Big problem with new pension pay rise
PENSIONERS have received a pay rise this month, pushing their fortnightly rate above $900 for the first time.
However, deeming rates are again unmoved, annoying hundreds of thousands of retirees who Centrelink judges to be earning more income than they actually are.
Deeming - the threshold used by the pension income test when measuring financial assets such as cash or shares - is still at 1.75 per cent for the first $52,000 of a single pensioner's assets and 3.25 per cent on amounts above that.
It hasn't moved since 2015, despite savings account interest rates dropping more than 30 per cent.
The Federal Government says it reviews deeming rates on an ongoing basis, and sets them "with regard to the returns available in the market from a variety of financial investments that includes deposit accounts and term deposits, shares and managed investments".
However, retirees choosing conservative investments such as cash in the bank may lose some pension through deeming of their interest income.
Goldsborough Financial Services director Brenton Miegel said many retirees were worried about higher-risk, higher-return assets, especially after last month's share market volatility.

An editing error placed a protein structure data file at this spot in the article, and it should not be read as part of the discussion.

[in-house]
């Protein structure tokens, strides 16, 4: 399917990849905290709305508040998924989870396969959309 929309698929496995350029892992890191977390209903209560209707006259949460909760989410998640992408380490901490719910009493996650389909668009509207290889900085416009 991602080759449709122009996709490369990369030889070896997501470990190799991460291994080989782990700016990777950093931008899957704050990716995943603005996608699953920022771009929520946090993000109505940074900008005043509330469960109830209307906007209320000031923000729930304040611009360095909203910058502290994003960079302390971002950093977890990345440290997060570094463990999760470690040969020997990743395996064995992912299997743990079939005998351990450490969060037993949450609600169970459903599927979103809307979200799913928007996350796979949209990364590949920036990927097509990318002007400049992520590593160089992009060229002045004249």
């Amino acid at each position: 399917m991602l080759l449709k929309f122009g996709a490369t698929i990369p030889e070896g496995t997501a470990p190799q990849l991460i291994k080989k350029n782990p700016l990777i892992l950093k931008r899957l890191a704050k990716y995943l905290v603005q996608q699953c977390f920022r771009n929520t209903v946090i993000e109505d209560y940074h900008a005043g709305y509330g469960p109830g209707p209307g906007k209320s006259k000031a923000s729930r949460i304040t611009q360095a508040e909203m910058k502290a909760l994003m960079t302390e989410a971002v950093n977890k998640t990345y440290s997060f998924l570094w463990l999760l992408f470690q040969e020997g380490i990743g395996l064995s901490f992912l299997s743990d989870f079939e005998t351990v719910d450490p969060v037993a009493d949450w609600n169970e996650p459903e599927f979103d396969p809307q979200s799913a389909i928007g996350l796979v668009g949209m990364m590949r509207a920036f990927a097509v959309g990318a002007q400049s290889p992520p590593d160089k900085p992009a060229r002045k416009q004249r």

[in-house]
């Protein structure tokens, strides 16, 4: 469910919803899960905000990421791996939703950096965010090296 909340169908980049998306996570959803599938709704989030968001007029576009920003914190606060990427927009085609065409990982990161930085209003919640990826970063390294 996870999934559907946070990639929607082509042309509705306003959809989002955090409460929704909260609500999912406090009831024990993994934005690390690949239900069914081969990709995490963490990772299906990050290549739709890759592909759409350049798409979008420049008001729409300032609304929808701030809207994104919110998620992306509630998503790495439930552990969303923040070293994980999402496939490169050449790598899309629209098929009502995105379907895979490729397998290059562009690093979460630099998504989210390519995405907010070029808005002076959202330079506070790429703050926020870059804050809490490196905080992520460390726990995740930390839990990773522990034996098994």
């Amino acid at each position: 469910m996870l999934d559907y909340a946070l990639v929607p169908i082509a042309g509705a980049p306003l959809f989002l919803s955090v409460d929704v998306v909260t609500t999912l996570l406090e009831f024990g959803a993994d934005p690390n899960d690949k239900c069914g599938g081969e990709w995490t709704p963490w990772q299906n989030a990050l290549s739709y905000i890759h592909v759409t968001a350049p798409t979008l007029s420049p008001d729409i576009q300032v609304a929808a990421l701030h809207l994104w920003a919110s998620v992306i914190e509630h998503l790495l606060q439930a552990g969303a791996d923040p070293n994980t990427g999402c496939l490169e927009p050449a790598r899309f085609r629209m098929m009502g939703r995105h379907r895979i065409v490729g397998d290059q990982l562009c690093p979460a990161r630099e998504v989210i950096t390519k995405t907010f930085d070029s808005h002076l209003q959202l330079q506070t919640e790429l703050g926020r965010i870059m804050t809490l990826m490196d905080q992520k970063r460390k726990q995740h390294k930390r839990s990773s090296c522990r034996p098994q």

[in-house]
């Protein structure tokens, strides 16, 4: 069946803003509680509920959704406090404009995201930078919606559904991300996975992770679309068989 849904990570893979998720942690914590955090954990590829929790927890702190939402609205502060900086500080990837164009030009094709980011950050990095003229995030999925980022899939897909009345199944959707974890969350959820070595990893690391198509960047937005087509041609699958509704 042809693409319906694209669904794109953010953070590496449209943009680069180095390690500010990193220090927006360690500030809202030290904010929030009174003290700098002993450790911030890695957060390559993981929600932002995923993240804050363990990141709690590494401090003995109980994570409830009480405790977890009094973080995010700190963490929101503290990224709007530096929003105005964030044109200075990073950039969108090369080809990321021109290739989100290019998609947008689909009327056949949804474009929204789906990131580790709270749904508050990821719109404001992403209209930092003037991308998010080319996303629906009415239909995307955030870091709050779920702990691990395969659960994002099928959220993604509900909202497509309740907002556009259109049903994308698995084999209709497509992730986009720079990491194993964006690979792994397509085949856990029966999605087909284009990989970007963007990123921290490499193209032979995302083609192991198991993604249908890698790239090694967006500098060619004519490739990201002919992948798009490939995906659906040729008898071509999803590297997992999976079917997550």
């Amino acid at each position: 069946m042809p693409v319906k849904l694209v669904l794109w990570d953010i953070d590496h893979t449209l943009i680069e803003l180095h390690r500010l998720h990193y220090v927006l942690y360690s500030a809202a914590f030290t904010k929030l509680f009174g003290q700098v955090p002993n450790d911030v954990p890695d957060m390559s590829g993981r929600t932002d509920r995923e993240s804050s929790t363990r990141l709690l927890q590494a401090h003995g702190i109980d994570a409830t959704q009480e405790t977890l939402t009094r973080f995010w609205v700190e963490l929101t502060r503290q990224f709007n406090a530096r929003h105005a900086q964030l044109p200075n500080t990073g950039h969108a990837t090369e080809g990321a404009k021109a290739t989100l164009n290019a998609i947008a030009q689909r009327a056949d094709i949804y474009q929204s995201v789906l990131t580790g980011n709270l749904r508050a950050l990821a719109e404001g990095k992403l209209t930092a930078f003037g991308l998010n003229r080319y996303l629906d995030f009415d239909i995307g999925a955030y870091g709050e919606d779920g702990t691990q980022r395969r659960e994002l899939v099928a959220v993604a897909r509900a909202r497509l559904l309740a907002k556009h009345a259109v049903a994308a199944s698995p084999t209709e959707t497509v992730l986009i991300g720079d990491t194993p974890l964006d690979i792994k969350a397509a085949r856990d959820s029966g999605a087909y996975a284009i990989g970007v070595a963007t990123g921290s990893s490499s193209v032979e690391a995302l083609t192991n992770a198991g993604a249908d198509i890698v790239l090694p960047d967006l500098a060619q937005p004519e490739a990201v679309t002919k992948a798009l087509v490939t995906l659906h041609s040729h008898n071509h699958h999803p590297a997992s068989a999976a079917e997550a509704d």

"Almost without exception, pensioners are disappointed with the level of the upper threshold for deeming, particularly when the best they can get from a bank is between 2.5 and 3 per cent," he said.
Retirees can lessen the impact of deeming by owning higher-income assets such as shares, property trusts or corporate bonds, or reducing their Centrelink-assessable income by gifting money or spending it on travel or renovations.
"I never advocate spending for spending's sake," Mr Miegel said.
He said people who spent money simply to get more age pension were often losing the ability to generate more income that the pension provided.
Wealth on Track principal Steve Greatrex said other popular ways to reduce assessable assets included funeral bonds or moving money into a younger spouse's superannuation if they were under pension age.
He said recent deeming decisions were likely to prompt retirees to invest for more income and growth. "From a policy point of view, you don't want the system to incentivise everyone to have money in the bank and not working for you," he said.
"A lot of us are going to live longer than we expect. If you don't have some growth assets, you may find that the money runs out."
The full rate of age pension rose on March 20 to $907.60 a fortnight for a single pension, up $13.20. For couples, each member's pension rose $9.90 to $684.10 a fortnight.
"A lot of people may disagree with me, but if you are getting the full pension, and are fairly frugal, it's quite a generous payment," Mr Greatrex said. "If you really don't have much money you are going to be looked after."